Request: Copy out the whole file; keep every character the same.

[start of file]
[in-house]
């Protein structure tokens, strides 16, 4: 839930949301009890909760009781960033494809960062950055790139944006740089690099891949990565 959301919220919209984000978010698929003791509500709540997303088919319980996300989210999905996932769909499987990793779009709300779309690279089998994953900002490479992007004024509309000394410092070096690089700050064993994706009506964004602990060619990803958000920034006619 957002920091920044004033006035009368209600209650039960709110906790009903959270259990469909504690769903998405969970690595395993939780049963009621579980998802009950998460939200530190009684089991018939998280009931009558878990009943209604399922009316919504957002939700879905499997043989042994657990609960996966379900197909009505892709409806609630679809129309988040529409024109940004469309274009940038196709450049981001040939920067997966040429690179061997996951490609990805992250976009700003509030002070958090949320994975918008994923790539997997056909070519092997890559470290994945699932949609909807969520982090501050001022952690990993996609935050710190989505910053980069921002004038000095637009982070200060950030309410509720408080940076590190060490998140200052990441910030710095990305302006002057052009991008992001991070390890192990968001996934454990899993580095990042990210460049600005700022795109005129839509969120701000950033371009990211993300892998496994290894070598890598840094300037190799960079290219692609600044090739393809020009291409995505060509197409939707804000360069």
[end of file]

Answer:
[in-house]
């Protein structure tokens, strides 16, 4: 839930949301009890909760009781960033494809960062950055790139944006740089690099891949990565 959301919220919209984000978010698929003791509500709540997303088919319980996300989210999905996932769909499987990793779009709300779309690279089998994953900002490479992007004024509309000394410092070096690089700050064993994706009506964004602990060619990803958000920034006619 957002920091920044004033006035009368209600209650039960709110906790009903959270259990469909504690769903998405969970690595395993939780049963009621579980998802009950998460939200530190009684089991018939998280009931009558878990009943209604399922009316919504957002939700879905499997043989042994657990609960996966379900197909009505892709409806609630679809129309988040529409024109940004469309274009940038196709450049981001040939920067997966040429690179061997996951490609990805992250976009700003509030002070958090949320994975918008994923790539997997056909070519092997890559470290994945699932949609909807969520982090501050001022952690990993996609935050710190989505910053980069921002004038000095637009982070200060950030309410509720408080940076590190060490998140200052990441910030710095990305302006002057052009991008992001991070390890192990968001996934454990899993580095990042990210460049600005700022795109005129839509969120701000950033371009990211993300892998496994290894070598890598840094300037190799960079290219692609600044090739393809020009291409995505060509197409939707804000360069």